The hardcover collection was reprinted as a trade paperback in June 1994 under a new McKean cover, with identical content.

Awards[edit]

The mini-series shared the Comics Buyer's Guide Fan Award for Favorite Limited Comic-Book Series for 1993 with Frank Miller's Daredevil: The Man Without Fear.[5] For their work in the mini-series, Neil Gaiman and Karen Berger received Eisner Award in 1994 as Best Writer and Best Editor.[6]

Plot[edit]

The main character is a teenage girl named Didi, who appears to be an eccentric, orphaned goth, but who also insists that she is Death personified, taking her one day every hundred year sabbatical as a living person. She guides a suicidal young male protagonist called Sexton on a journey of self-discovery. As the story goes on, Sexton gains a reason for not wishing to die, his love for the girl claiming to be Death.

Gaiman's take, as he started in issue 8 of The Sandman, is a young, attractive, perky Death in this fresh interpretation of the concept. For it was said in Sandman 21: 'One day in every century, Death takes on mortal flesh, better to comprehend what the lives she takes must feel like, to taste the bitter tang of mortality.' Didi manages to eat from street vendors, run into a number of people including a megalomaniac known only as "The Eremite" (not overtly stated, but implied to be an alternate future version of Mister E, after his return from the end of time at Death's hands in the original Books of Magic miniseries), and a British woman named Mad Hettie who is looking for her heart.[1]

A character similar to Didi appears in Gaiman's American Gods, in which she is seen at Rock City where the "Old Gods" are about to go to battle with the "New Gods". Here, she is portrayed as a host of the Voodoo spirit Baron Samedi.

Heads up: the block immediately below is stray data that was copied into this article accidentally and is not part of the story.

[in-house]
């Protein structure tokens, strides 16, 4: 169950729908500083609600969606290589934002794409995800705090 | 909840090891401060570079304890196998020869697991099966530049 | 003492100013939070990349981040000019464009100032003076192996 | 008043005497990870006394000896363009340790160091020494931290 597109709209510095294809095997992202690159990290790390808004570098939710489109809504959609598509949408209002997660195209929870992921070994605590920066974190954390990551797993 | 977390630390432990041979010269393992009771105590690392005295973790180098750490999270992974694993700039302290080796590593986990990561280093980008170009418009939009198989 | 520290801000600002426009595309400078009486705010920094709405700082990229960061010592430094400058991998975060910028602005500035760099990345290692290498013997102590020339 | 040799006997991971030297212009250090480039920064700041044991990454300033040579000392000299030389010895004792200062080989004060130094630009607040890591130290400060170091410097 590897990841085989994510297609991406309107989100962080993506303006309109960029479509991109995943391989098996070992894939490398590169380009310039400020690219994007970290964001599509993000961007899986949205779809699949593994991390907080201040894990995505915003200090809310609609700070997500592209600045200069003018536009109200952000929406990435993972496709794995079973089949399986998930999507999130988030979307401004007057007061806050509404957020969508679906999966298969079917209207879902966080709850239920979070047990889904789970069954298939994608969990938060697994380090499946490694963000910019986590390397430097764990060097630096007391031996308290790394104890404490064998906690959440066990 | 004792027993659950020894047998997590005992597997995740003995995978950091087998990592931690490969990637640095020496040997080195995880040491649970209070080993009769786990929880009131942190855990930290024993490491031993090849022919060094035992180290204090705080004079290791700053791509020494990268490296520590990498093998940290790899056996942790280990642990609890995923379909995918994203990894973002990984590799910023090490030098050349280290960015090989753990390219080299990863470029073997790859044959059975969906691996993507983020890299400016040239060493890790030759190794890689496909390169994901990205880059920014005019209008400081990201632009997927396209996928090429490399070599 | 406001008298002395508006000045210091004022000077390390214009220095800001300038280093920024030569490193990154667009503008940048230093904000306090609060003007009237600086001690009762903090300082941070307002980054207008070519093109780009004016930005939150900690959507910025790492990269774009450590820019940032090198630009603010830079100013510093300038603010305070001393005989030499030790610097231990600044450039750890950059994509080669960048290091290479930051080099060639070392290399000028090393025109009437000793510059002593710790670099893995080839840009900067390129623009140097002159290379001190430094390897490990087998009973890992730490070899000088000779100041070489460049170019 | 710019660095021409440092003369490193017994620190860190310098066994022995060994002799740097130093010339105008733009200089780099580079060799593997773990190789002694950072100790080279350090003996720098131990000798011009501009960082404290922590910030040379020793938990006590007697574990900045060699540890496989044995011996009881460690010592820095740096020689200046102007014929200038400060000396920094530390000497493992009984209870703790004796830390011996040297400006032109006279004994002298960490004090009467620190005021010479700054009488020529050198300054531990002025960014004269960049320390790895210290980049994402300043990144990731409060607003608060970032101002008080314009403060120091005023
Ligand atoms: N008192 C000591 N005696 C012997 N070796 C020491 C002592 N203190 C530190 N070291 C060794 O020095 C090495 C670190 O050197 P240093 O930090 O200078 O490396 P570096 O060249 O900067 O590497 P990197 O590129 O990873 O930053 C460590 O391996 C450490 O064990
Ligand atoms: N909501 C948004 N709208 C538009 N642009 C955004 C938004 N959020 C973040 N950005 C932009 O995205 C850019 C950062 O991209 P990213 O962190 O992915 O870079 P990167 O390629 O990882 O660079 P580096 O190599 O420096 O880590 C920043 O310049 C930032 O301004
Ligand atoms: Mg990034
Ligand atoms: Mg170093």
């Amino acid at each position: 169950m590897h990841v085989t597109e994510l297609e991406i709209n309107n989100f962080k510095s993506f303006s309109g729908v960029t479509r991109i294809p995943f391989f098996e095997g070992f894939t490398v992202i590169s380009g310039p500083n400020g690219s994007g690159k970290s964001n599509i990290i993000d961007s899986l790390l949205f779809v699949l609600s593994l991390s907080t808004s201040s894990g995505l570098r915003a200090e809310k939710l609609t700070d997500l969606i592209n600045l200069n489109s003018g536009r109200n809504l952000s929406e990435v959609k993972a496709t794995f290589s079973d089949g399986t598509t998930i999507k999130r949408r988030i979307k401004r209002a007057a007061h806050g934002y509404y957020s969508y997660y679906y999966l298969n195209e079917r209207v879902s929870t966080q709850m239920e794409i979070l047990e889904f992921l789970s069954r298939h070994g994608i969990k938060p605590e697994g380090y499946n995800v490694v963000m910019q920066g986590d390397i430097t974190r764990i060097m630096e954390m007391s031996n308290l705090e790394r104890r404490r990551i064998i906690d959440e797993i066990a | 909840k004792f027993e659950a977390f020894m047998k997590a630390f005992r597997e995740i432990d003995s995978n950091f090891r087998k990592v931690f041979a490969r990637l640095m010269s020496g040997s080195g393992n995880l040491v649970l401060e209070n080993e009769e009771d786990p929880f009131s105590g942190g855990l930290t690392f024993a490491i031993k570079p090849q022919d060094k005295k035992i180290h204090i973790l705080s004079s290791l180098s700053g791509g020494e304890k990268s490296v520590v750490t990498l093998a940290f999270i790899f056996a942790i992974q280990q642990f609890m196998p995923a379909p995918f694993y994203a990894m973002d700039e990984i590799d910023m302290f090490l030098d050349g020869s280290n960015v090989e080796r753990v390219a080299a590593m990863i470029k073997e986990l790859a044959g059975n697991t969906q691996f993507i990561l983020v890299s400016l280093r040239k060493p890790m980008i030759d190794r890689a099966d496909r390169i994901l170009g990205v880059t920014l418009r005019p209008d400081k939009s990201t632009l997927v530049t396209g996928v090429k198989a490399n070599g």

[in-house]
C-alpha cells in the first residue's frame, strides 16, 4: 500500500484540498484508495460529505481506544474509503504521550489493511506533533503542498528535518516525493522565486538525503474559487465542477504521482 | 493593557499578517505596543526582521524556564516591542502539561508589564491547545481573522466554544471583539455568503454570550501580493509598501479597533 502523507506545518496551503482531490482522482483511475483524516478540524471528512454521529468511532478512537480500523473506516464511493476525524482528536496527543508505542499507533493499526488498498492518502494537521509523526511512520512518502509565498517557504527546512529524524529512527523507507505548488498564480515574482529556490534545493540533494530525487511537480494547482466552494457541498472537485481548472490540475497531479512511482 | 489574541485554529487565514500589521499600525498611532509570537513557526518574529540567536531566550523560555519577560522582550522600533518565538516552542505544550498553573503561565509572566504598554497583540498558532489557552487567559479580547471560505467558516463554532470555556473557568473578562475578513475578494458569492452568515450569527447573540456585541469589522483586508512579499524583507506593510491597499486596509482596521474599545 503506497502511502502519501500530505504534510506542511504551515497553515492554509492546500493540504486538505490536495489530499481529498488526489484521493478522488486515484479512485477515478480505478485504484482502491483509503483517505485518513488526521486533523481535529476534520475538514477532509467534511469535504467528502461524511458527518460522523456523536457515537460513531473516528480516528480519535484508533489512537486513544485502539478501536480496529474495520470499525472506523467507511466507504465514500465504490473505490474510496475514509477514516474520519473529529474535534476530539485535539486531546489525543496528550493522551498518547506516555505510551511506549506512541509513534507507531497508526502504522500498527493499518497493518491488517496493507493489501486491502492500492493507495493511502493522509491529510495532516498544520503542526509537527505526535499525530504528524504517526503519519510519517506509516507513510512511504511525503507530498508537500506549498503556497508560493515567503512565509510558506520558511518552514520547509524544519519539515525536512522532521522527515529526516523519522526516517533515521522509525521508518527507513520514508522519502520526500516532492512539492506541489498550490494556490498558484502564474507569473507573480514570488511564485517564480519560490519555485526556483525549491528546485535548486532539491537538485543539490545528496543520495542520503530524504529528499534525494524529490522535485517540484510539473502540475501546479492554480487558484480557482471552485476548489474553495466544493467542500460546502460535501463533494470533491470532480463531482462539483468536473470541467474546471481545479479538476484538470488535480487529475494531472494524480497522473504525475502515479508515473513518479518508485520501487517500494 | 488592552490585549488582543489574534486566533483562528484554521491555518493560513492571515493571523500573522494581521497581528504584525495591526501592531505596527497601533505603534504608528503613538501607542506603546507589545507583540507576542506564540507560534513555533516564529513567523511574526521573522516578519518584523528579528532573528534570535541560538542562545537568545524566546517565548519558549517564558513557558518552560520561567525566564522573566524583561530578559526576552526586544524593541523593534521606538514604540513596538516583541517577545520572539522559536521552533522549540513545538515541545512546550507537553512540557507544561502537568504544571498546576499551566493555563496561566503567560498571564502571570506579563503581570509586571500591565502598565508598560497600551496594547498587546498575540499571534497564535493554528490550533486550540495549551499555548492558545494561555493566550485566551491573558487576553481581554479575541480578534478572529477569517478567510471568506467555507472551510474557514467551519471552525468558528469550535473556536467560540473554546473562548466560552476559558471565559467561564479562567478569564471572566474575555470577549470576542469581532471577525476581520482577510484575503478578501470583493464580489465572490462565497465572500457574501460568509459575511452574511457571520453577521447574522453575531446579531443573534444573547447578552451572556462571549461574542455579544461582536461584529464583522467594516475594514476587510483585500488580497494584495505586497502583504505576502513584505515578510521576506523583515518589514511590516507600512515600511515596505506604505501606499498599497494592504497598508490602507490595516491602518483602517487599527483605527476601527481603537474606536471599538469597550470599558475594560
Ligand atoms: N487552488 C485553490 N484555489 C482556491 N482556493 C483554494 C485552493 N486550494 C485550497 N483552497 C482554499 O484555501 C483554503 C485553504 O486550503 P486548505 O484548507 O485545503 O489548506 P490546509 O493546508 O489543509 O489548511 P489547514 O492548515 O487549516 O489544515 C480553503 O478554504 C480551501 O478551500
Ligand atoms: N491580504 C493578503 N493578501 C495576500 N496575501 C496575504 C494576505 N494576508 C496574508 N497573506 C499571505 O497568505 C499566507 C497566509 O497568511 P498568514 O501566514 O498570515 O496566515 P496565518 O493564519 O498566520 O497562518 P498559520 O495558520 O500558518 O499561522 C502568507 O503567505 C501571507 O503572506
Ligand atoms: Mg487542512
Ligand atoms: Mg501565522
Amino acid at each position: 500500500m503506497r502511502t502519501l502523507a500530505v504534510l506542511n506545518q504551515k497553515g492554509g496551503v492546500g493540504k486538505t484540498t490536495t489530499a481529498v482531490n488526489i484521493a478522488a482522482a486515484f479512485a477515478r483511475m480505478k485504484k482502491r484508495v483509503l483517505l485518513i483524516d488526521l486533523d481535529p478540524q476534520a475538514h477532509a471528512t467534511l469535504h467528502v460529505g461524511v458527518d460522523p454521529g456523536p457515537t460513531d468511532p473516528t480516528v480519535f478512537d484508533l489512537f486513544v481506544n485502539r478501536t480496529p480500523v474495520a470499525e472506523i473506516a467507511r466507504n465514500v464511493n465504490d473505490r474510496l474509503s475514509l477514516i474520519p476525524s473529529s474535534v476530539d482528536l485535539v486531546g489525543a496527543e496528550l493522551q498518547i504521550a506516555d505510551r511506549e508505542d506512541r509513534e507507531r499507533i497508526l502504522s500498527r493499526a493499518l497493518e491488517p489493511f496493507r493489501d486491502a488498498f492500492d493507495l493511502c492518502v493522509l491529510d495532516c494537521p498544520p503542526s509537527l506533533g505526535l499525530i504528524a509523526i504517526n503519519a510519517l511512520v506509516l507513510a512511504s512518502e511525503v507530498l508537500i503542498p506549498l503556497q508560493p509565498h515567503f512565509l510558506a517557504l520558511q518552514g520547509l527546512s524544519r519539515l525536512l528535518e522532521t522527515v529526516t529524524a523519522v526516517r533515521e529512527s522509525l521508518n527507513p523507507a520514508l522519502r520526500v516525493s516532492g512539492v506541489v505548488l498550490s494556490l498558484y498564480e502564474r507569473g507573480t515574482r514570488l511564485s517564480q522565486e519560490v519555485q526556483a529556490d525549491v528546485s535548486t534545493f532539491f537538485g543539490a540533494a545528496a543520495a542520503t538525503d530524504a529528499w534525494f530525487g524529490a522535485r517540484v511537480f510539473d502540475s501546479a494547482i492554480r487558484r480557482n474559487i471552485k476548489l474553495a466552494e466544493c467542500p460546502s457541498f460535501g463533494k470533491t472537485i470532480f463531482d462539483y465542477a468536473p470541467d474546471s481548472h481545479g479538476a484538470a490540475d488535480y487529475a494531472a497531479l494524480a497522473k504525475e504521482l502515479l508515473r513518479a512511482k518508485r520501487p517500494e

Film adaptation[edit]

For several years, a film based on Death: The High Cost of Living, to be called Death and Me, was under production at New Line Cinema. Gaiman wrote the screenplay, and would also direct, with Guillermo del Toro as executive producer. Gaiman spent several days on the set of del Toro's film Hellboy II: The Golden Army to get pointers on how to direct.[7]

Other than two additional scenes at the beginning (set in a Tibetan monastery and Alaska), and a move from New York City to London for the main setting, the screenplay was relatively unchanged from the comic script.

After being in development hell for several years, work on it was renewed in 2007, but quickly derailed again due to the WGA strikes.[8] According to Gaiman, the studio "may still be New Line, but Warner Independent is keen on it too." Shia LaBeouf may have had a role in the film, possibly as the lead character Sexton, due to his help in trying to get the movie developed.[9]

On October 14, 2010 it was reported in an interview with Gaiman that as of June or July, DC and Warner Bros. had closed down work on the film and it was unclear if they would start it up again.[10]

Other Sandman spin-offs[edit]

See also[edit]

References[edit]

External links[edit]